We are beginning a new year, and with that a whole round of holidays and hopefully fun times with our pets. There are basic precautions that should be taken during holidays year round to keep our pets safe while we have fun. I will cover basic American and Christian holidays because those are the ones that I am most familiar with, but there are features of each of these holidays that can be applied universally and all our pets can benefit regardless of country or religion.
Nowadays most people know that chocolate is poisonous to dogs. While cats are less likely to eat chocolate, it is also toxic to them. Neither dogs nor cats should eat strings, ribbons, or plastic of any sort because they can all cause intestinal blockage or damage that could potentially lead to emergency surgery. Many of the decorations used on homemade Valentine’s cards contain ribbons and other hazardous items that could be dangerous to your pet. My cats have even been known to eat spaghetti straps from lingerie, so even keep those kinds of gifts out of reach of your pets.
Similar to Valentines Day, chocolate candies and plastic toys are common Easter gifts, but probably the biggest hazard of all on Easter is the “grass” used to stuff Easter baskets. In case you’re not familiar with Easter grass, the most common form is made of long thin strips of plastic stuffed to overflowing in a basket, with toys and candy on top. The danger is that your pet might start to eat the grass and if they do, there’s a possibility that the grass can cut their intestines or create an intestinal blockage, both requiring emergency surgery.
The Fourth of July (or any holiday where fireworks are used), can so terrify pets that many run away from home and end up in shelters. If the owners don’t claim them within a few days the shelters will begin looking for new homes for them, or possibly euthanize them if there are no other options. For a few months after 7/14/2013, the local human society was still trying to find homes for lost dogs and cats that ended up in their shelter after the holiday. Most of these pets were lucky in that the shelter they found was one that does not euthanize, but the shelter was so overcrowded after the holiday that they had to offer discount adoptions to find new homes for all of the pets that ended up there.
Not only can pets potentially be poisoned by Halloween candy, but they can be eat plastic candy wrappers and bags, which could potentially cause intestinal blockages or suffocation. Another big problem with Halloween is that pets can be traumatized by costumes the costumes that their owners and visitors might wear. I personally think that if you wear a costume and don’t go out of your way to scare your pet, everything should be OK, but just be sensitive to your pets’ fears. After all, you probably wouldn’t go out of your way to traumatize a small child, and most experts equate animals’ cognitive levels to those of small children.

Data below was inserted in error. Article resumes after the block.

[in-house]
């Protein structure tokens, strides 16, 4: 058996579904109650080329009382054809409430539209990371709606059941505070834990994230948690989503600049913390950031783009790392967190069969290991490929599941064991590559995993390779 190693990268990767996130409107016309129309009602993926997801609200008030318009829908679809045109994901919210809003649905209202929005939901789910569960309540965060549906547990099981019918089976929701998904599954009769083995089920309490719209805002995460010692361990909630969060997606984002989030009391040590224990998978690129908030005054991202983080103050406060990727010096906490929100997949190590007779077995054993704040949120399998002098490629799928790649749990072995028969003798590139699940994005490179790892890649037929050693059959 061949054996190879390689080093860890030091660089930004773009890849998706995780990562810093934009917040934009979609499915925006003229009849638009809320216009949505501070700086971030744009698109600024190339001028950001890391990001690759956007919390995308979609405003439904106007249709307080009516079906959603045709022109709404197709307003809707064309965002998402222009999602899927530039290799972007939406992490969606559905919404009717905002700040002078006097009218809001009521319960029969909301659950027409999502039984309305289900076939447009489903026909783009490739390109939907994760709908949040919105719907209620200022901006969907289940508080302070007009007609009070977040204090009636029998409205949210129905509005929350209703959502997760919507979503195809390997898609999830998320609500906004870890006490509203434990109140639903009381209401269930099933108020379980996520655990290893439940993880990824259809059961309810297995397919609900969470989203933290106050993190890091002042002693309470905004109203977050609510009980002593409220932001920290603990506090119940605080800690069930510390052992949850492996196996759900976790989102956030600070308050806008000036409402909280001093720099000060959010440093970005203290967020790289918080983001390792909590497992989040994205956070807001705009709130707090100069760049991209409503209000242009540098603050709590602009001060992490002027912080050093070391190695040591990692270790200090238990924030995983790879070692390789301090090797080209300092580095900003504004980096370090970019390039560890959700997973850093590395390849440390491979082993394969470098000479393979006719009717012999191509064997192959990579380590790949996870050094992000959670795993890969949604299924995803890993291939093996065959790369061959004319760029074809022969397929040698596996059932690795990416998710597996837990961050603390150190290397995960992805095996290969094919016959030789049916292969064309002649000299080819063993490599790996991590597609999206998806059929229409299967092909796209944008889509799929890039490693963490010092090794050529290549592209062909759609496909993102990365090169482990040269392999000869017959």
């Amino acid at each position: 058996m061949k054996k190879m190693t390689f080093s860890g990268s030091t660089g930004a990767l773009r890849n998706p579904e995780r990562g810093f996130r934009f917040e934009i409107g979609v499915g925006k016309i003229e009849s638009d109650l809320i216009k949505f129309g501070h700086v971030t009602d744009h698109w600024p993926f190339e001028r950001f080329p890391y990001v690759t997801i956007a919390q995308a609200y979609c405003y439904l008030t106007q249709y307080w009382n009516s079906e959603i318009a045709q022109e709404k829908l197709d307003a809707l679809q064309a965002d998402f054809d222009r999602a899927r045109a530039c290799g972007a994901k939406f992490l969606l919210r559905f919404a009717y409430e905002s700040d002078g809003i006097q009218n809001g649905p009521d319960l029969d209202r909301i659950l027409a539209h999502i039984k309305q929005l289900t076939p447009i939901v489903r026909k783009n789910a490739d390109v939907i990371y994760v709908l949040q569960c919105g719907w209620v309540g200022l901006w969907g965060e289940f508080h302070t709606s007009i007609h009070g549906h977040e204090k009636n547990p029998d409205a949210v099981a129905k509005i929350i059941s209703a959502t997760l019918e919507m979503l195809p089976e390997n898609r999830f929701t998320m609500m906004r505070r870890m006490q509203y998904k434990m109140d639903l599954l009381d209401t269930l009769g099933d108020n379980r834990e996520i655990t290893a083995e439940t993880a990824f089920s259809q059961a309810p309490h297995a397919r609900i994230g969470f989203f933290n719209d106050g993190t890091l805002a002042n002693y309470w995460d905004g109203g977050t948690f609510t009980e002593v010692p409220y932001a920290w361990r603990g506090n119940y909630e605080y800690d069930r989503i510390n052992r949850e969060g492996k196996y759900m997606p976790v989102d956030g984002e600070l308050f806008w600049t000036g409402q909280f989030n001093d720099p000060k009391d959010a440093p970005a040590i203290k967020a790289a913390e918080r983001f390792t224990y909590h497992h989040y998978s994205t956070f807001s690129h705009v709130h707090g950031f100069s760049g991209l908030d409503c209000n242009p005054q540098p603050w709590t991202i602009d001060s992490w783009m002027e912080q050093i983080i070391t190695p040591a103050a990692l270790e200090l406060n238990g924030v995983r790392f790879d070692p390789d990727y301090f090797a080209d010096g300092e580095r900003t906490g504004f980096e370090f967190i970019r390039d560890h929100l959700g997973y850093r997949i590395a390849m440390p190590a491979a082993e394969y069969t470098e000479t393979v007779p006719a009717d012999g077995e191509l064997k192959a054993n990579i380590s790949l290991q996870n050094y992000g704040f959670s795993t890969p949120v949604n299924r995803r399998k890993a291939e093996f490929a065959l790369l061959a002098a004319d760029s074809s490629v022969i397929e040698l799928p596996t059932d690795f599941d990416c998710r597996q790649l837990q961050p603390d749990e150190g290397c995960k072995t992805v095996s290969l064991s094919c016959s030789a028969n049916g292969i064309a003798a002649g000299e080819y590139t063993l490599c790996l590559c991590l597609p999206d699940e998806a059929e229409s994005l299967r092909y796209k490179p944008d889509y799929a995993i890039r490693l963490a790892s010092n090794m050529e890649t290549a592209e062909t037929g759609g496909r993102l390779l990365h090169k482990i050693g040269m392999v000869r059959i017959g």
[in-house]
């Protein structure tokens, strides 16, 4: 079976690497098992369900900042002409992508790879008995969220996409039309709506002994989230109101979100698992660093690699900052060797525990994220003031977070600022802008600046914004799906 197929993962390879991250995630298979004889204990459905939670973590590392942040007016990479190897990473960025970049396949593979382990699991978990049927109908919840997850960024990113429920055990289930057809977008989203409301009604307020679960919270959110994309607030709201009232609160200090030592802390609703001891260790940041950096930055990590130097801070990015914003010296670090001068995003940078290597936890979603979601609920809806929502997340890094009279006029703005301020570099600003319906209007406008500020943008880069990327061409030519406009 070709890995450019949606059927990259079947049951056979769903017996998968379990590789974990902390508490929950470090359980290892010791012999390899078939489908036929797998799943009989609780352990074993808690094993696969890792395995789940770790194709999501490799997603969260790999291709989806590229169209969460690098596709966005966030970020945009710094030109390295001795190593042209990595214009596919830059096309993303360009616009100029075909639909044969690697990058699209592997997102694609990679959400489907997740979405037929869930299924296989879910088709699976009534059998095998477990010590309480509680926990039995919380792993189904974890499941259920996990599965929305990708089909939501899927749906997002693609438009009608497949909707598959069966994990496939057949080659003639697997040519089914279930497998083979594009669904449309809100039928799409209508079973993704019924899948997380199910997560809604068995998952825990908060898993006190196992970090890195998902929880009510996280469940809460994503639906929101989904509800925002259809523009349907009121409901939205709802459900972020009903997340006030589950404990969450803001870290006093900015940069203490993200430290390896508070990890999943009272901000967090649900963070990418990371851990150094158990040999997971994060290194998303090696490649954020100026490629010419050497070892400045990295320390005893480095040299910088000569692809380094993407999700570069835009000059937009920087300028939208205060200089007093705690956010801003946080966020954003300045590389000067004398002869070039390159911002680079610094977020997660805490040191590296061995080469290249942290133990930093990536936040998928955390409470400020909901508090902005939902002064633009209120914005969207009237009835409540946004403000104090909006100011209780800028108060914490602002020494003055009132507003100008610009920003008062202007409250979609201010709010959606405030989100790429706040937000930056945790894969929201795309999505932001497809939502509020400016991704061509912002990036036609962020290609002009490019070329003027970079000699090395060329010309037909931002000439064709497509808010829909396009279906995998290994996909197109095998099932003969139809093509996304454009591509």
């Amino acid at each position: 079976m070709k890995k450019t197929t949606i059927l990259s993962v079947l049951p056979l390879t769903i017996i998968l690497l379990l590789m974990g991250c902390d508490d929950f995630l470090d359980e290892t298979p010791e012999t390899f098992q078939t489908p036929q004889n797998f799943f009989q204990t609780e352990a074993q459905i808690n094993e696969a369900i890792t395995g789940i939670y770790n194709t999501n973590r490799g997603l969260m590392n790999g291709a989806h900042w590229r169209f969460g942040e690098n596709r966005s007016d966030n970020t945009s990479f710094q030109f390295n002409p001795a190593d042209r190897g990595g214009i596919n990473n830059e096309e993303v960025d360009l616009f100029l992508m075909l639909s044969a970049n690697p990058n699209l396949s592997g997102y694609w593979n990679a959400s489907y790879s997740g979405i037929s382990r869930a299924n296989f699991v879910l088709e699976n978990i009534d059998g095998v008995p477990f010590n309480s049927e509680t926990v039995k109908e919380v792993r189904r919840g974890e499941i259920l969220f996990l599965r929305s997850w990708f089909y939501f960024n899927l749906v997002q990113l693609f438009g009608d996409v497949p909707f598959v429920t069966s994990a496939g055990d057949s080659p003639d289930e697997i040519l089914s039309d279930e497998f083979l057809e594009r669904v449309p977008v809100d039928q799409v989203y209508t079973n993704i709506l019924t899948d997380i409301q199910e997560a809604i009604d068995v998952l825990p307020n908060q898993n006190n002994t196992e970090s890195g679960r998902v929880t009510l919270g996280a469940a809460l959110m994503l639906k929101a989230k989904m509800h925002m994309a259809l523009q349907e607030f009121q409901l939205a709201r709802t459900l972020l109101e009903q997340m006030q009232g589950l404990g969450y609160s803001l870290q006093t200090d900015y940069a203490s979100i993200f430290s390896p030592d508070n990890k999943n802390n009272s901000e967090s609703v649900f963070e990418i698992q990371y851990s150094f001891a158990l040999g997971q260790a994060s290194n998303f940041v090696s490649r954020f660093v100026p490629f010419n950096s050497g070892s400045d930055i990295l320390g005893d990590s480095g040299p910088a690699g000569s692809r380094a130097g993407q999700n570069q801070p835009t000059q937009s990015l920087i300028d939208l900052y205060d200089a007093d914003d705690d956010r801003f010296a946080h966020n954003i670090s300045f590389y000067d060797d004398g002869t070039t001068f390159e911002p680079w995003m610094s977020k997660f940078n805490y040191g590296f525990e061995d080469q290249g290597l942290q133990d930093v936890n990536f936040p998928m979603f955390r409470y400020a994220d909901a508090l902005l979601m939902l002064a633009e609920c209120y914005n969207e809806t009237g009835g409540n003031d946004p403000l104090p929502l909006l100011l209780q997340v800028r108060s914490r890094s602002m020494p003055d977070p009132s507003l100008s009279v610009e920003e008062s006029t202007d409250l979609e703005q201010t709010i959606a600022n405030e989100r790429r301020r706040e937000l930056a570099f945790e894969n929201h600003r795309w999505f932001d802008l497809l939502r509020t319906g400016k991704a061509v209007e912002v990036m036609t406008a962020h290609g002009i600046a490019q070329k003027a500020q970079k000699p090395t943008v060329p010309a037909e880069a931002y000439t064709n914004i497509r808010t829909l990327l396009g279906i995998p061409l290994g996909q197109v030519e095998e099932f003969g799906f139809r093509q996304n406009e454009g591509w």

Fortunately Thanksgiving is one holiday when there is less danger for our pets. Be aware that garlic and onions (and many other foods that we eat every day) can be poisonous to our pets, so if you feed them treats, give them pure meat. Be sure to never give them turkey, chicken, or any other bird bones, as they can break and you pet can choke on them or worse.
Take, for example, the Christmas tree; it has electric lights that can be bitten through by dogs and cats, and while I’ve heard that there’s not enough power to hurt a pet, I wouldn’t want to risk it. Another danger is the actual decorations on the tree. Icicles in particular are one of the most dangerous Christmas decorations because if a cat or dog eats them, they can bind up in their intestines and cause a blockage, or actually cut through the intestines causing internal injuries. If icicles don’t pass through their system safely, it can require emergency surgery. The safest thing to do is simply not use icicles at all on your tree. If your pet has eaten icicles and you see some sticking out of their anus, never pull on it!
New Years Eve:
Similar to Independence Day, New Years Eve celebrates with fireworks. Please make sure your pets are safe before all of the scary noises start.
The Rest of the Time:
Holidays are not the only occasions that are hazardous to our beloved pets. Any time someone brings a gift into your home with long ribbons that your pet could eat, or chocolate that’s left where a dog or cat could reach it can mean an emergency trip to the vet’s office. Please be aware of your pets’ proximity to dangers and have a fun year of celebrations.